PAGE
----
“I’ve had interviews with a few companies and I am waiting to hear the results which is exciting. I also have an exhibition in Taiwan with two fellow RCA textile alumni which runs from the end of November to December, which will be a great opportunity to showcase my collection again. In future I would like to collaborate with more designers from other disciplines and other craft backgrounds. It could push my work in interesting ways and show it from new perspectives.”

© Photographer Simon Armstrong, Show Coordinator FJU Talents + Fashion Scout, Designer Yu-Mei Huang + Wei-Yu Hung

It is clear to see how Yu-Mei has pushed her creativity for her new collection. The vibrant colour palettes and unique silhouettes of her MA collection shine through, revealing her unique hand writing as a designer, yet the adaptability of her design abilities is also shown. Where her MA collection focused on sculptural forms and wearer interaction on a playful level, this collection has adapted into a more accessible collection of garments. The layering of fabrics and experimental stitch structures provide Yu-Mei’s signature sculptural elements, but the looks are refined for comfort and wear-ability. Yu-Mei’s progression into industry at her LFW debut has certainly been a success!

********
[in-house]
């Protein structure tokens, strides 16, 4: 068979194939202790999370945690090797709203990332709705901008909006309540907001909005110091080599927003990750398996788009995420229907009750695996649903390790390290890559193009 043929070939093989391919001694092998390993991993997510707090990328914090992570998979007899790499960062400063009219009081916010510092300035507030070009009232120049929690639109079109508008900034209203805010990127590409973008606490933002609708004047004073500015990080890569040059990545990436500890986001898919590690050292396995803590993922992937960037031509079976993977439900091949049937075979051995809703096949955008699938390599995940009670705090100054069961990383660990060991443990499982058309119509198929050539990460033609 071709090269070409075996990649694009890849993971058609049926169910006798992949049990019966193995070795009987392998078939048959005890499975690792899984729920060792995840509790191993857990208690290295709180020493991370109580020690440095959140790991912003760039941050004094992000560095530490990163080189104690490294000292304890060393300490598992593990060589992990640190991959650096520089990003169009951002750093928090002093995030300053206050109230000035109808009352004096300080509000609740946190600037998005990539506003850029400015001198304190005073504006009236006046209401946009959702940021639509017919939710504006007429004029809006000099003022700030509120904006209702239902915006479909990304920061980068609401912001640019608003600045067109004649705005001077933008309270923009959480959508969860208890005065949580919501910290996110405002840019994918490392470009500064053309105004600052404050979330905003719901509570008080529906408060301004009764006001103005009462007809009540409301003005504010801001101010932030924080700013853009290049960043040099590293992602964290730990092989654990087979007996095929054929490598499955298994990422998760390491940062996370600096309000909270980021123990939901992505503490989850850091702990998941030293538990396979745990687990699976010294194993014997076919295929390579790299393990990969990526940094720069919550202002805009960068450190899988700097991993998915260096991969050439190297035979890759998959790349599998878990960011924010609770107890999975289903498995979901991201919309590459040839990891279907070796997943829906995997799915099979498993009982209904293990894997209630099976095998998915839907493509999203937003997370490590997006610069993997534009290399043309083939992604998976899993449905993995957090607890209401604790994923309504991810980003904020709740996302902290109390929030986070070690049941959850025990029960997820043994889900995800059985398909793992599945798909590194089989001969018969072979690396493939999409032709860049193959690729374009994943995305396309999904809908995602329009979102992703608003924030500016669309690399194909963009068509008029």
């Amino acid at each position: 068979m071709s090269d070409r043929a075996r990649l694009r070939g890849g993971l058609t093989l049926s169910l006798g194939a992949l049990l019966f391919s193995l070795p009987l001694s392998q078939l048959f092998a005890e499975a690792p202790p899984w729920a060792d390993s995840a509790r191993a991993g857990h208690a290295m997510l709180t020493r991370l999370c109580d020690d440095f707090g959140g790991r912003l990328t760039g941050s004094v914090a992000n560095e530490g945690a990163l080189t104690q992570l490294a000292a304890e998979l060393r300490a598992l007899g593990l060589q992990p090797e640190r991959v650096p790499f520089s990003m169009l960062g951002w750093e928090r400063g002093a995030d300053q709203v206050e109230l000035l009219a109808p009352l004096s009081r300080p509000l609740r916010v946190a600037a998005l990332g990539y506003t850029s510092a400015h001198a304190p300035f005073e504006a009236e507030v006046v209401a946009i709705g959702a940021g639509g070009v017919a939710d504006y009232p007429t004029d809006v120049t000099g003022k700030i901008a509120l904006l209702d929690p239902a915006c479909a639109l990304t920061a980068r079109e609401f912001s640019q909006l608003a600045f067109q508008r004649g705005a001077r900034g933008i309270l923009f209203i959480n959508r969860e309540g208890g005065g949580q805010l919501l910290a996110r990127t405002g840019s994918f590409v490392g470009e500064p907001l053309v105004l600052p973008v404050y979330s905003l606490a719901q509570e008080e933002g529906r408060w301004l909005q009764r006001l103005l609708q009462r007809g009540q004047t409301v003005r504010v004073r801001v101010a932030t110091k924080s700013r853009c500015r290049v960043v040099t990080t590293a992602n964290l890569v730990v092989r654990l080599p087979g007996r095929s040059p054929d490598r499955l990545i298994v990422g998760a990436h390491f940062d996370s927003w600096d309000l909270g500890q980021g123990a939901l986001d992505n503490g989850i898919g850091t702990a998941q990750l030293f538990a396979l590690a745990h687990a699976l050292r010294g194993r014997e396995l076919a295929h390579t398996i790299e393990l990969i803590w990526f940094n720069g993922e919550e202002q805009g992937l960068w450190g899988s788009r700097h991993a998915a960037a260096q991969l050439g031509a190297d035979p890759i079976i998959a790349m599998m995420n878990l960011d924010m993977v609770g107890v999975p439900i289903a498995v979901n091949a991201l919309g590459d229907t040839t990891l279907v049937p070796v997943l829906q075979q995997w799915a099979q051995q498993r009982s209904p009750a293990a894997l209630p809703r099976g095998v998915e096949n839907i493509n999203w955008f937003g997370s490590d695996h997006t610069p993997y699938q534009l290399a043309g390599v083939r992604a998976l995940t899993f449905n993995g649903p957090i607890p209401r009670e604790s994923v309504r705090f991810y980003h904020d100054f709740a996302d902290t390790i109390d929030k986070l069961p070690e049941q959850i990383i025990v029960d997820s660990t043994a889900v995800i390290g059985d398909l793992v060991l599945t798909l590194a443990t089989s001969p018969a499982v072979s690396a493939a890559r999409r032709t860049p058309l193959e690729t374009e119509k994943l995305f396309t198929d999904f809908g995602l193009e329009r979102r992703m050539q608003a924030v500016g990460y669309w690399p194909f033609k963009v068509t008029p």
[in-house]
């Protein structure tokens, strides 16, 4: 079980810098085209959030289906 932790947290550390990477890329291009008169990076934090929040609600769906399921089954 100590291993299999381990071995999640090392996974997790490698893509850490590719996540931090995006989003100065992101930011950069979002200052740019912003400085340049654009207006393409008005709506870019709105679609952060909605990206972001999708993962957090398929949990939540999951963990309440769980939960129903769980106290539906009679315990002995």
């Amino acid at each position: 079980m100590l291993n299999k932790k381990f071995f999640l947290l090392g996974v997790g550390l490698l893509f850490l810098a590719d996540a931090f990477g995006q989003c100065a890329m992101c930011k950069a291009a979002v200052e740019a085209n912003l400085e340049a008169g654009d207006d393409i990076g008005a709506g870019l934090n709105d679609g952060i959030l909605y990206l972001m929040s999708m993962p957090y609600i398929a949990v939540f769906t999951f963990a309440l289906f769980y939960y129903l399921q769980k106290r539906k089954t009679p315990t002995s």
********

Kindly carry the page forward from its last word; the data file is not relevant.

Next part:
Combining woven, knitted and crochet fabrics, Wei-Yu Hung’s mixed media approach to fashion design explores Circular Design and holds a sustainable ethos at its core. Based in the Netherlands, currently studying his MA at ArtEZ University of arts, Wei-Yu studied his BA in Fashion Design at Fu Jen Catholic University.